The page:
Jones comes to London with the aim of reconnecting with friends from his debauched Paris days – everyone seems to have helpfully relocated to the UK – start cooking again and win his third Star. He persuades an old friend who manages the underperforming restaurant at the Langham Hotel, to let him become head chef and “save” his failing enterprise. He acquires a motorbike along the way, then assembles other former colleagues and discovers fresh cooking talent and brings them to his new kitchen. There are fights and drama and plot twists and failures. Naturally there is a side salad of romance. Eventually, Adam learns to be a better chef, a better man, fuck it – a better manager of people in a 21st century working environment. In the end – spoiler alert – he earns that Michelin Star. The film concludes with Jones sitting down to the traditional pre-shift “family meal” with the staff of his restaurant – his true family. Music swells. The end. Compliments to the chef.
Of course that doesn’t do justice to the tableau of terribleness on offer, so in the name of brevity, I’ll offer a brief rundown of some choice cuts – a tasting menu of Burnt, if you will.
The film takes itself terrifically seriously and it abounds with portentous soliloquies about the importance of food – Adam lectures Helene, his chefing protégé turned love interest played by Sienna Miller, about “peasant food” via the means of a Whopper at the Leicester Square Burger King. Later he tells her that she and he deal “in culinary orgasms”, and that he wants to “make food that makes people stop eating”, leaving diners “sick with longing”. There are also lots of irritating foodie affectations, like how people plainly compliment a meal with the words, “it’s good” and a knowing nod. And Adam Jones has a bizarre running feud with the concept of sous-vide cooking, which he describes as a food condom – despite such pre-prep methods of cooking being a staple of modern kitchens.
It is entirely credulous of the extremely dated notion of the rock and roll chef, years after the '90s hijinks of Anthony Bourdain’s Kitchen Confidential and the petulance of Marco Pierre White and Gordon Ramsay. Throughout we are continually told that Jones is brilliant and charismatic and that everyone is in love with him – despite there being no on-the-plate evidence to prove the thesis.
Of course Sienna Miller’s Helene falls for AJ. How could she not swoon in front of someone so passionate about escargot, even if he is borderline abusive? To get Helene to work for him, AJ says he will double her salary – as a single mum this is an offer she can’t refuse. Later, after Cooper makes her apologise to a badly cooked turbot and a blazing row ensues, prompting Miller to get out of the kitchen, she is only persuaded to come back to work when her wage is tripled again: a friend and I did a back-of-a-napkin estimate of Helene’s salary at this stage and we put it at somewhere between £80k - £150k, which would surely make her the highest paid sous-chef in Britain.
Ultimately the pair cook and fight and eventually make great food together; inevitably they kiss too. Equally it’s clear that Daniel Bruhl, playing the manager/maitre’d is in love with Adam Jones. This is sort-of consummated in a single, conciliatory and deeply problematic kiss. While Uma Thurman, the Evening Standard’s restaurant critic (!), also weirdly reveals that while a lesbian, she once had sex with the chef. More importantly, she shows up for a meal at the restaurant and performs what I like to call Burntface: a plate of food arrives at table, she takes a morsel on a fork, the camera watches closely as she sucks the food into her mouth and then her eyes move heavenward, rapt, orgasmic, sick with longing.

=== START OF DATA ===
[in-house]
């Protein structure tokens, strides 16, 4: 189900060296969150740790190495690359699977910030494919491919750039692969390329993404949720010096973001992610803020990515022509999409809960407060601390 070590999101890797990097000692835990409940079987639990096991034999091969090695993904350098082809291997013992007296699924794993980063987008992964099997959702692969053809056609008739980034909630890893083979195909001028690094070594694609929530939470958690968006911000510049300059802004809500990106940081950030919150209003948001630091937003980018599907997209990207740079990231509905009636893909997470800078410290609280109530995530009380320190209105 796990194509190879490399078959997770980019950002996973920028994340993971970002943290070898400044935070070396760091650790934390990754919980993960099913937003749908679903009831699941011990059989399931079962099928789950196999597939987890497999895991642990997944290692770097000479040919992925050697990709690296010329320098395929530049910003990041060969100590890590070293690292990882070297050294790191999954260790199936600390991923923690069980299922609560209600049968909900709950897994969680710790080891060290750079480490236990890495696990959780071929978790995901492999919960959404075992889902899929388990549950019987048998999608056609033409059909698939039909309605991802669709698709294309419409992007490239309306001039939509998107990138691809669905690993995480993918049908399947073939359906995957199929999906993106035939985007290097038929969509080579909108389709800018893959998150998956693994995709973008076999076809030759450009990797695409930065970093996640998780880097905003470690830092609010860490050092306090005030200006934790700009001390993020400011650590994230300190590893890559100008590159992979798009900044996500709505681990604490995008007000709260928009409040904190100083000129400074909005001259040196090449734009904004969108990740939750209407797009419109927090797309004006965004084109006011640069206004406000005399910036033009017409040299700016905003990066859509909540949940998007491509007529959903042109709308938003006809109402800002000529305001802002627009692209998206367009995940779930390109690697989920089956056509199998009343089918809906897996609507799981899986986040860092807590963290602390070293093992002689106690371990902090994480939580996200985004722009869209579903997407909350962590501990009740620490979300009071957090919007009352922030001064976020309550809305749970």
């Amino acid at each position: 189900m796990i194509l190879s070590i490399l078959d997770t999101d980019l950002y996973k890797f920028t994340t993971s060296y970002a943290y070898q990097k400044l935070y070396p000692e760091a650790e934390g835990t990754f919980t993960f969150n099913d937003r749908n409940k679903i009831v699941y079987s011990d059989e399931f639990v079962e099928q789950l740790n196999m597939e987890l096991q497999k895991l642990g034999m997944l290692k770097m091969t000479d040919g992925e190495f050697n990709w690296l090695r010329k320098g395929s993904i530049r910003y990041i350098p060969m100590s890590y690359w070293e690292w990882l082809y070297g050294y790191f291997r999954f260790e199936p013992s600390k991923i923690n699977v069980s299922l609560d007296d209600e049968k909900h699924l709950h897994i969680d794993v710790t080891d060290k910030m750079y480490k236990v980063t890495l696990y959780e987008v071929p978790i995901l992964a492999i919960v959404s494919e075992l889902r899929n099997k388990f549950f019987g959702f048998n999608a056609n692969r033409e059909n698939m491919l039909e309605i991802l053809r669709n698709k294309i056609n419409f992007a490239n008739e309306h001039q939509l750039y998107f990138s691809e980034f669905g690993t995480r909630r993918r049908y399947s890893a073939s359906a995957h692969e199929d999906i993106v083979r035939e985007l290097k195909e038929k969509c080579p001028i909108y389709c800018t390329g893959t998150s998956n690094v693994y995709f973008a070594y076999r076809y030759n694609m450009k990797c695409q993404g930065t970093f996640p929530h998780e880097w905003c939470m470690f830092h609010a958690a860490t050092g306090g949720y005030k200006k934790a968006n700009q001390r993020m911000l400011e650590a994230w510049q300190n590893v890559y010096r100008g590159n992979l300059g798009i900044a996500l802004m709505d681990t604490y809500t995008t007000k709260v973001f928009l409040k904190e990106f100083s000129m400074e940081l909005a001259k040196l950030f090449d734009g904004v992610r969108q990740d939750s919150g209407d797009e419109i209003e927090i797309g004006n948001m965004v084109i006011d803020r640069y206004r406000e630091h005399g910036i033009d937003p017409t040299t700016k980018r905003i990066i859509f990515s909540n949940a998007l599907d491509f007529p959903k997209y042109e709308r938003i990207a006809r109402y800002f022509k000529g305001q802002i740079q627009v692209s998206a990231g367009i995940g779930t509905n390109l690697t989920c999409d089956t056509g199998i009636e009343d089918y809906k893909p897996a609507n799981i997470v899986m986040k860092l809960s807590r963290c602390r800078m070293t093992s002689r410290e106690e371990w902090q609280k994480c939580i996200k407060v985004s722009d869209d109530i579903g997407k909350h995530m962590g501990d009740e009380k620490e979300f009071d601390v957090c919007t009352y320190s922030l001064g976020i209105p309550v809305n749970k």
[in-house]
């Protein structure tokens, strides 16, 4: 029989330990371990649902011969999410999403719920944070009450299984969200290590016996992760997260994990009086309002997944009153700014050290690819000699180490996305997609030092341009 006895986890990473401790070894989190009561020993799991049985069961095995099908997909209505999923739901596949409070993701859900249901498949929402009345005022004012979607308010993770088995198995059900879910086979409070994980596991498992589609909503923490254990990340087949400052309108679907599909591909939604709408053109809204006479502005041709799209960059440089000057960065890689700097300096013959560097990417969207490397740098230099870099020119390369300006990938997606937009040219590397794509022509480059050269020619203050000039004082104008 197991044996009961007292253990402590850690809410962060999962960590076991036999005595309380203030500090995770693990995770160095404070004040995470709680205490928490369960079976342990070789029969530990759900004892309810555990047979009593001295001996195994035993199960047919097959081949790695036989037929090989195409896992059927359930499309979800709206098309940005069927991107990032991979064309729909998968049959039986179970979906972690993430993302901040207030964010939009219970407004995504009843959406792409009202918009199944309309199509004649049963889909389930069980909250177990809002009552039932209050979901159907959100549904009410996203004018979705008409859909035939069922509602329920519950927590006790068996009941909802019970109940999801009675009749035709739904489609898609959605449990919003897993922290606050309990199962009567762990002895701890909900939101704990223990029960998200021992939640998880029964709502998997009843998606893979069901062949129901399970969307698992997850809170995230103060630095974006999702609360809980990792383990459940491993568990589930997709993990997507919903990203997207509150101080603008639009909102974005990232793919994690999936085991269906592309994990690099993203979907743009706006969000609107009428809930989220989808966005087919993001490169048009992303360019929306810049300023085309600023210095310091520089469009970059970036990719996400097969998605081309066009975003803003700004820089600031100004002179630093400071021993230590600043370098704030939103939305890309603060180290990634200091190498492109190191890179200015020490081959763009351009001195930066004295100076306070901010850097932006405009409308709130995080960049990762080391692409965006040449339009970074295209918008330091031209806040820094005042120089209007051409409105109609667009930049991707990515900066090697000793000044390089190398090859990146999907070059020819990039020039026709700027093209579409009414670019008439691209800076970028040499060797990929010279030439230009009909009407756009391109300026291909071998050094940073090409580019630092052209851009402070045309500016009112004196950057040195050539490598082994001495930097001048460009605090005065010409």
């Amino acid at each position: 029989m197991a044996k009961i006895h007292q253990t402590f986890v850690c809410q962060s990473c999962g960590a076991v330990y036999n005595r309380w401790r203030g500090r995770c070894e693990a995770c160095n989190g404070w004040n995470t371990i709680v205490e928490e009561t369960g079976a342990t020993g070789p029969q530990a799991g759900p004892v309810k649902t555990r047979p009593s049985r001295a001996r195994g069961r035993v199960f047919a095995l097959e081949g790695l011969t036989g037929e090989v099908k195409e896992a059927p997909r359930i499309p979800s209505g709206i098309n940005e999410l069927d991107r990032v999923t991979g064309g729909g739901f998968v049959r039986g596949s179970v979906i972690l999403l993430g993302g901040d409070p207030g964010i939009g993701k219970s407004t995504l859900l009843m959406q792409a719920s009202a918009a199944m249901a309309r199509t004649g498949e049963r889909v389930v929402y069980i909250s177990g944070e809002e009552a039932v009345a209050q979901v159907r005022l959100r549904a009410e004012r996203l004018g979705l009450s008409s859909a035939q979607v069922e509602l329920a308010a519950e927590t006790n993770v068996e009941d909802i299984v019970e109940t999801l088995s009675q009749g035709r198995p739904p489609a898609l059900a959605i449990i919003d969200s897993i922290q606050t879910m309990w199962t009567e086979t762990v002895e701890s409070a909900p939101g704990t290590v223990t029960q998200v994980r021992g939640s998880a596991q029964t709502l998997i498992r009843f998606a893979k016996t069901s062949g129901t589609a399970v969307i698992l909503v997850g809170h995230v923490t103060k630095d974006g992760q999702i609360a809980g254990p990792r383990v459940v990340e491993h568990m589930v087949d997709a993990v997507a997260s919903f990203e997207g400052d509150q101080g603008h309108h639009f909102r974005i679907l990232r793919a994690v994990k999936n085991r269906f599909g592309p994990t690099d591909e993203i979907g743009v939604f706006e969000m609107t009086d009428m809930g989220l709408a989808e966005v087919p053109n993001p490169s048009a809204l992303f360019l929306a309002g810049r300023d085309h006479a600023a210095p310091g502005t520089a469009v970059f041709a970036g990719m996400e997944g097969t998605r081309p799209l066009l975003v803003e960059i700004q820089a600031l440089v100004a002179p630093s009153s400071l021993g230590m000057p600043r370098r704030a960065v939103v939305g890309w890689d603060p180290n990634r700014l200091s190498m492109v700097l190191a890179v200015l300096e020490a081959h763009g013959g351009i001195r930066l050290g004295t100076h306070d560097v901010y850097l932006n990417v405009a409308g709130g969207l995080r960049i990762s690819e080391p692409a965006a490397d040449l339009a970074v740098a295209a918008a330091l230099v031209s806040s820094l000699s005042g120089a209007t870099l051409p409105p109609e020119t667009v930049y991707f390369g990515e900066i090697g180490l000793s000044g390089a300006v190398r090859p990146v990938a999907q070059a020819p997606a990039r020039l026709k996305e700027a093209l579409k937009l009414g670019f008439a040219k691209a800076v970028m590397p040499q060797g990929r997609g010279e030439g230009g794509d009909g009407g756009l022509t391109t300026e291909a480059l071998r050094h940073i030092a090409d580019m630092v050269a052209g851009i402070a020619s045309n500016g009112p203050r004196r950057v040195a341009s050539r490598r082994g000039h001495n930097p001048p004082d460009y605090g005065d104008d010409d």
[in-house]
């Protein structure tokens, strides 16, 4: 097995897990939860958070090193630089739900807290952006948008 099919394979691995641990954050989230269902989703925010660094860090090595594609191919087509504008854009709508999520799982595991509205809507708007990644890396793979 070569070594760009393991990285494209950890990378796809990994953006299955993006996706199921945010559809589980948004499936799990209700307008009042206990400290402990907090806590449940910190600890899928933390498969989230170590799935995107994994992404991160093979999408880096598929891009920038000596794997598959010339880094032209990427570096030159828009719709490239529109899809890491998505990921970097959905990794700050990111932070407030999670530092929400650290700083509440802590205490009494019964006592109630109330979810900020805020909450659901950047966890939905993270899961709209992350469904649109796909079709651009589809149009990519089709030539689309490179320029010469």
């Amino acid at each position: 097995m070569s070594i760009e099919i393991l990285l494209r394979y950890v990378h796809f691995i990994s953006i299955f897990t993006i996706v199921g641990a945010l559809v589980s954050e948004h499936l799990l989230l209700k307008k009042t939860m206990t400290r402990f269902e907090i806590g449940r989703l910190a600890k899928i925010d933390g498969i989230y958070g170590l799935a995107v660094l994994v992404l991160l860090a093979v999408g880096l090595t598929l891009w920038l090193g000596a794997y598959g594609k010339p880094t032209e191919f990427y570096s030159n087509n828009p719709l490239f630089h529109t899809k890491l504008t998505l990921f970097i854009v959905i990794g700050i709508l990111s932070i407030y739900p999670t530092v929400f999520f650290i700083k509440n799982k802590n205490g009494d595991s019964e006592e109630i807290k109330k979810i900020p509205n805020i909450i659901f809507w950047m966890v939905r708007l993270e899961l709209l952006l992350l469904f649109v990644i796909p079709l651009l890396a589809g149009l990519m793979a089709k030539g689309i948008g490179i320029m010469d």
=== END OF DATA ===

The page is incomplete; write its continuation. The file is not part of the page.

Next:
Omar Sy is another one of Adam’s culinary cohorts. They have an early dust up outside the al fresco section of the Leicester Square Burger King: he’s got beef with AJ who previously sabotaged his own restaurant venture. They have a brief fight and then quickly make up with Omar agreeing to work at the Langham. Later, in a dramatic twist, Sy sabotages a meal intended for what may or may not be Michelin judges by over-seasoning a sauce. He then shows his hand, streaked with pepper. It’s payback for Paris he says, and walks out.
Matthew Rhys plays Montgomery Reece, a one-time collaborator turned rival. He runs Reece, a high-end restaurant cooking fancy molecular looking fare. He is Salieri to Cooper’s Mozart in the film’s formulation. The pair will clash along the way as the rivalry is revived.
In one great moment, after AJ’s revived restaurant gets a four star review in the Times with the stirring headline, “Adam Jones at the Langham Surprises and Delights”, Montgomery is so annoyed that he trashes his entire restaurant – every chair, table and plate is destroyed. With Reece’s in pieces he is prompted to relaunch his own enterprise.
Later in the film’s finest scene, AJ has fallen off the wagon after the disaster of Omar Sy’s revenge a la cayenne pepper, and shows up drunk at the Reece kitchen. It’s time for Jones and Reece to have their climactic stand-off. Out of control and wildly overacting, Cooper bellows an overture and grabs for a sous-vide bag with which he then attempts to suffocate himself. Thankfully Montgomery prevents this unprecedented sous-vide-cide, Adam then cries in his arms and they come to a greater understanding. It is bafflingly, brilliantly, beautifully bad *chef’s kiss*. Monty lets Adam sleep it off in the kitchen and in the morning makes Jones a cup of coffee and a two-egg omelette. “It’s good,” says Adam.
Ostensibly, Burnt looks like a standard, average film – a three star-er that you’d watch on a plane or when you’ve grown tired of scrolling through Netflix. But look closely and you realise that there is something wrong with virtually every moment in the film: one scene won’t make sense, the next is unintentionally funny, another is just plain obnoxious, more seem to exist largely to prove that Bradley speaks conversational French – it’s a smorgasbord of rubbish.
Put simply, if you haven’t yet seen Burnt, the only right and proper thing to do is savour its tastes right now – come join us Burntheads. It is a film so bad it will make you want to stop watching, yet you can’t turn away. You’ll be sick with longing. It’s good.